By Christopher Sharrett.
Among the few films that impressed me last season was Paul Dano’s first film as director, Wildlife, based on a book (which I have not read) by Richard Ford. The film received some applause when it opened, then vanished, to be covered over by the rubbish of the film industry. I hesitated to write about it after a single viewing. The film has just now appeared on DVD/Blu-ray, and then only in a Region 2 edition, emphasizing the necessity of having an all-region player, since Europe seems most interested in giving our film culture to us.
Wildlife is first and foremost the best film I have seen in its representation of the late 50s-early 60s (it in fact takes place in 1960: we hear Kennedy campaigning on the radio about “getting America moving again”). Of course I am using my own memory as a reference point, but I think we can agree that the film stays clear of the “retro” style so popular in rendering of the postwar period. The cartoonish colors, suggesting a satisfied and comfortable nation prospering to the limit, aren’t here; while films can make fun of 50s mores, they in general retrieve the period as the model of suburban capitalist society, representing a time of innocence to which all would like to return. I want to inject here a small piece of reading, Marty Jezer’s The Dark Ages: Life in the United States – 1945-1960. It is the handiest, most readable book about the real politics and economics of this era.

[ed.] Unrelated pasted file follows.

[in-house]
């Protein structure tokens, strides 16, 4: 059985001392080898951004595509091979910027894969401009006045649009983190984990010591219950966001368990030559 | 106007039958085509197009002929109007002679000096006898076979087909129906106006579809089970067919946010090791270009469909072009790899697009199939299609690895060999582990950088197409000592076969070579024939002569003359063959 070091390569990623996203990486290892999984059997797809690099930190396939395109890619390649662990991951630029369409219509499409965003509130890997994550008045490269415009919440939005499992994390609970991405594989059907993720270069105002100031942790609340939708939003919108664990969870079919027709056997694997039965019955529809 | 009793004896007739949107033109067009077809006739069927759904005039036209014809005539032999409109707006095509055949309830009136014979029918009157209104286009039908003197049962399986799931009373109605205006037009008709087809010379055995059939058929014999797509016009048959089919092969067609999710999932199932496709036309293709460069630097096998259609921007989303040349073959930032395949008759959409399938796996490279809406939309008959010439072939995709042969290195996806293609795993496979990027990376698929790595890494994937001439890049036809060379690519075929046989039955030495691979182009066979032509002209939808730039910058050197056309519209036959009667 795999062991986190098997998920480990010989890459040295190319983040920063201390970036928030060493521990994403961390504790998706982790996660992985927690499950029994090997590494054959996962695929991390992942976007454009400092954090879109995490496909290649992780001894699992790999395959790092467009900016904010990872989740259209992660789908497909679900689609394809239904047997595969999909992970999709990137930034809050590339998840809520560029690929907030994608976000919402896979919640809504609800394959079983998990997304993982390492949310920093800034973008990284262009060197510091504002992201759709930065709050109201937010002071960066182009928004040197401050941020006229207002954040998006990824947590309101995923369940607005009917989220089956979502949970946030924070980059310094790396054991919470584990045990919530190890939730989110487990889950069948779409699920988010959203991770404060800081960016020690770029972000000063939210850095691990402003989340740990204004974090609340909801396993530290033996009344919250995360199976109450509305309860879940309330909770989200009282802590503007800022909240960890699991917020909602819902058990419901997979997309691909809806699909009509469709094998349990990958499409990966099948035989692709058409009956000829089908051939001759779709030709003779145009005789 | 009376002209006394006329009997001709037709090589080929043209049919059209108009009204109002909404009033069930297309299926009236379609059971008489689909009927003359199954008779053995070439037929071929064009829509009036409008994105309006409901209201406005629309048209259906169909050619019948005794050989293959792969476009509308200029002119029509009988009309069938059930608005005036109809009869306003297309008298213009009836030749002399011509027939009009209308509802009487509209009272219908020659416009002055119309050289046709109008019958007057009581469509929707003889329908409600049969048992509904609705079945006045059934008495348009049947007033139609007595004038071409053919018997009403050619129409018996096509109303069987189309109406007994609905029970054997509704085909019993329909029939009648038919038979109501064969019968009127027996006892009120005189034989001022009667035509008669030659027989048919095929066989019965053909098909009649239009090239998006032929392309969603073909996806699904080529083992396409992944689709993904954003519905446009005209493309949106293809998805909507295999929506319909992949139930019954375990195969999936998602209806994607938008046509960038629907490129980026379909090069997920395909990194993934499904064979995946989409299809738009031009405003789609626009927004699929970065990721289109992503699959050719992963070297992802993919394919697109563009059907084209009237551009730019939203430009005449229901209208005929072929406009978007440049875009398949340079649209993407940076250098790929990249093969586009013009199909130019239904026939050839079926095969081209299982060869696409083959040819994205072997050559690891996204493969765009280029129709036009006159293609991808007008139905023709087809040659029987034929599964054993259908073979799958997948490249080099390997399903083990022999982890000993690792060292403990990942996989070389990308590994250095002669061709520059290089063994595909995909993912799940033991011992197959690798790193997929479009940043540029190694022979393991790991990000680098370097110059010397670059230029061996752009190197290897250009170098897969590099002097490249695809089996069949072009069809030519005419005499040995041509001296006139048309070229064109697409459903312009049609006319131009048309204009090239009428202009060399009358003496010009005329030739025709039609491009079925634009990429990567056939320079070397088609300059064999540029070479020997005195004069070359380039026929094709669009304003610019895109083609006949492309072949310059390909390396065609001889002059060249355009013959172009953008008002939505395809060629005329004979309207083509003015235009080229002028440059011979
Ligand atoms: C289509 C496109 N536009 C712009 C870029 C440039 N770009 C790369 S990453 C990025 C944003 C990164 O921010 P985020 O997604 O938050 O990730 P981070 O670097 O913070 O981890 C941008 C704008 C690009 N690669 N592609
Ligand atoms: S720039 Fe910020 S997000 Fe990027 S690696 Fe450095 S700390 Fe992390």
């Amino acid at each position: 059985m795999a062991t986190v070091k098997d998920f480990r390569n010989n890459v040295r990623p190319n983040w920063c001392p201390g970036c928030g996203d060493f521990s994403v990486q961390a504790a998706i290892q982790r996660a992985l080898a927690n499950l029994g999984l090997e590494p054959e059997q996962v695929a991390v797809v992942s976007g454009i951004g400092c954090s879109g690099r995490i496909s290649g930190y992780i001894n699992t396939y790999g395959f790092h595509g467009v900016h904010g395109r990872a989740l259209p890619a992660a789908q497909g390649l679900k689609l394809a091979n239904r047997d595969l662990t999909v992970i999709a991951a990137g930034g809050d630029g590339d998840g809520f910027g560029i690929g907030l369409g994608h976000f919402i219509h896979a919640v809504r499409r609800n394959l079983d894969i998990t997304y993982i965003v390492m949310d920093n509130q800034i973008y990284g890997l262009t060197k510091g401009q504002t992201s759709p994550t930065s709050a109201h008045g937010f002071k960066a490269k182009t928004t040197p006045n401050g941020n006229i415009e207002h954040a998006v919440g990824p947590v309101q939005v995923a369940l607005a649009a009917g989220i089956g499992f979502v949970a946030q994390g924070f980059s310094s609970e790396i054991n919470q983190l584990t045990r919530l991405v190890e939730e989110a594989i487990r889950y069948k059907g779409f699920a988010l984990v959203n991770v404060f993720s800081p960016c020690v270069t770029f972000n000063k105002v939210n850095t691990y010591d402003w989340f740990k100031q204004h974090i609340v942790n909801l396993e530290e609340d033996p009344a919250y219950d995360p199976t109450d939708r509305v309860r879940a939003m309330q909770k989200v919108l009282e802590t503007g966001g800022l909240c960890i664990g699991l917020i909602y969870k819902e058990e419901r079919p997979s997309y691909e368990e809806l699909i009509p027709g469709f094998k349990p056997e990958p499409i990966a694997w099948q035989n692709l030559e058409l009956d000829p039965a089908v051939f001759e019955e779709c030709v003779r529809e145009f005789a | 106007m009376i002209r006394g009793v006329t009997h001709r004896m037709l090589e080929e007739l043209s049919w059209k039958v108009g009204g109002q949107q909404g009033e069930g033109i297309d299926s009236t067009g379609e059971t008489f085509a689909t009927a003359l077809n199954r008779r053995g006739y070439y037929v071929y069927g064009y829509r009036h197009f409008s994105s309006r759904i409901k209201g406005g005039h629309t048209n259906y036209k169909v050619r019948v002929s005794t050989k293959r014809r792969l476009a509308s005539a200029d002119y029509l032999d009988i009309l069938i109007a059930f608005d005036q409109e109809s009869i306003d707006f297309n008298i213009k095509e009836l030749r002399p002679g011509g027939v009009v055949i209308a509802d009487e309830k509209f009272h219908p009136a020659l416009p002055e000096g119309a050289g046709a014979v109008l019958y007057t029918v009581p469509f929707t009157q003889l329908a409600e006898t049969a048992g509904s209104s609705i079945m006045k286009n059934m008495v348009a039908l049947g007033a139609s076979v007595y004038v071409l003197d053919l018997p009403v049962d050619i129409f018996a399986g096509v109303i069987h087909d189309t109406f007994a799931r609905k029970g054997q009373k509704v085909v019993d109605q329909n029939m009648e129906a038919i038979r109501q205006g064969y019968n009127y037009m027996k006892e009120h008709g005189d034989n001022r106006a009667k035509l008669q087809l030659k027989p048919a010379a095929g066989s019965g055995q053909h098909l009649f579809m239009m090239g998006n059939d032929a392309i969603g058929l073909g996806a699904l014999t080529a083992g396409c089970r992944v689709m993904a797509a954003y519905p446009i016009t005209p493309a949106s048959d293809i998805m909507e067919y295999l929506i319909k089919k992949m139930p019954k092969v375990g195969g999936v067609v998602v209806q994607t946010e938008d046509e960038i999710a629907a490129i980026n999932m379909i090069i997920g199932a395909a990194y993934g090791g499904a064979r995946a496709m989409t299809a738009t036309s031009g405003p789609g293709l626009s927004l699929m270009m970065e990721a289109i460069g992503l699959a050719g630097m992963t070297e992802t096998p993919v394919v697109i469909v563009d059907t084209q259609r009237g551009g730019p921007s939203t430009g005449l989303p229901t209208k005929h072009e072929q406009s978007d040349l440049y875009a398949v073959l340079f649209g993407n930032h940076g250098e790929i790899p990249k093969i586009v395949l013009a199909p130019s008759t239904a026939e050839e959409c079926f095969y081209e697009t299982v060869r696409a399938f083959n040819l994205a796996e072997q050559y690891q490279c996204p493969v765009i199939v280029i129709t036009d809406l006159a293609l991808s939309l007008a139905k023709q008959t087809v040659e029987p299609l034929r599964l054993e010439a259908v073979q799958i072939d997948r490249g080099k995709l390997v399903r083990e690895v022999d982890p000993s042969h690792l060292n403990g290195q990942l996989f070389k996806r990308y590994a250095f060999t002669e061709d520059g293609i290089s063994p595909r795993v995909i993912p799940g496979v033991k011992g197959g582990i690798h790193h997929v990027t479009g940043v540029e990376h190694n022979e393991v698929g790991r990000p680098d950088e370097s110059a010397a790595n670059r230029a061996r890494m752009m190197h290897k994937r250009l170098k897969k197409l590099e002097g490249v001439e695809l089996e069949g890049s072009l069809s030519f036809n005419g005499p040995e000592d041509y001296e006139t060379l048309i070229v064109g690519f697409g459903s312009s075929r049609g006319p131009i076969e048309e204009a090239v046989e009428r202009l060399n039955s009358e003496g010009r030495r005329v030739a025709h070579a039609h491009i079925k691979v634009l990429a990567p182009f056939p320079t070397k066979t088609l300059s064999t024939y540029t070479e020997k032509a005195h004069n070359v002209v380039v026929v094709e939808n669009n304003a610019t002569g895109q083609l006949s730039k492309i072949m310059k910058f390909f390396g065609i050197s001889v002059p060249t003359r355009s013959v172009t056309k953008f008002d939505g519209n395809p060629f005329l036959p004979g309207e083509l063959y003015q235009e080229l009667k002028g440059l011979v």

The palette of Wildlife is decidedly muted, all browns and grays, with a few dingy reds here and there. Much of the film seems to take place at night; the daylight scenes are so overcast as to give the film an unrelenting sense of depression. The furniture is of the forties or earlier, suggesting that the U.S. is something other than a consumer paradise, a key issue of the story.
Jerry and Jeanette Brinson (Jake Gyllenhaall and Carey Mulligan) try to get by in northern Montana; they have moved about quite a bit, less to find work than please Jerry with a job that corresponds with his inflated sense of self. He works as a “golf pro,” a term which that industry gives to someone who is essentially a servant, cleaning the shoes of clients. When Jerry doesn’t show the proper deference, he’s fired – no more than ten minutes into the film. Jeanette is a prototypical “housewife,” cooking and tending the home, but with a degree of resentment that becomes full-blown as the film progresses, not that her consciousness ever expands. The film emphasizes that the female has no place to go.
Jeanette tells her husband of an opening in a local market, to which he responds, “I didn’t come to Montana to bag groceries.” He seems to have gone there with dreams of the Wild West in mind; perhaps he thought he would be part of a cattle drive a la Lonesome Dove. The evidence is his volunteering to fight forest fires raging in the north – of course, he has no experience.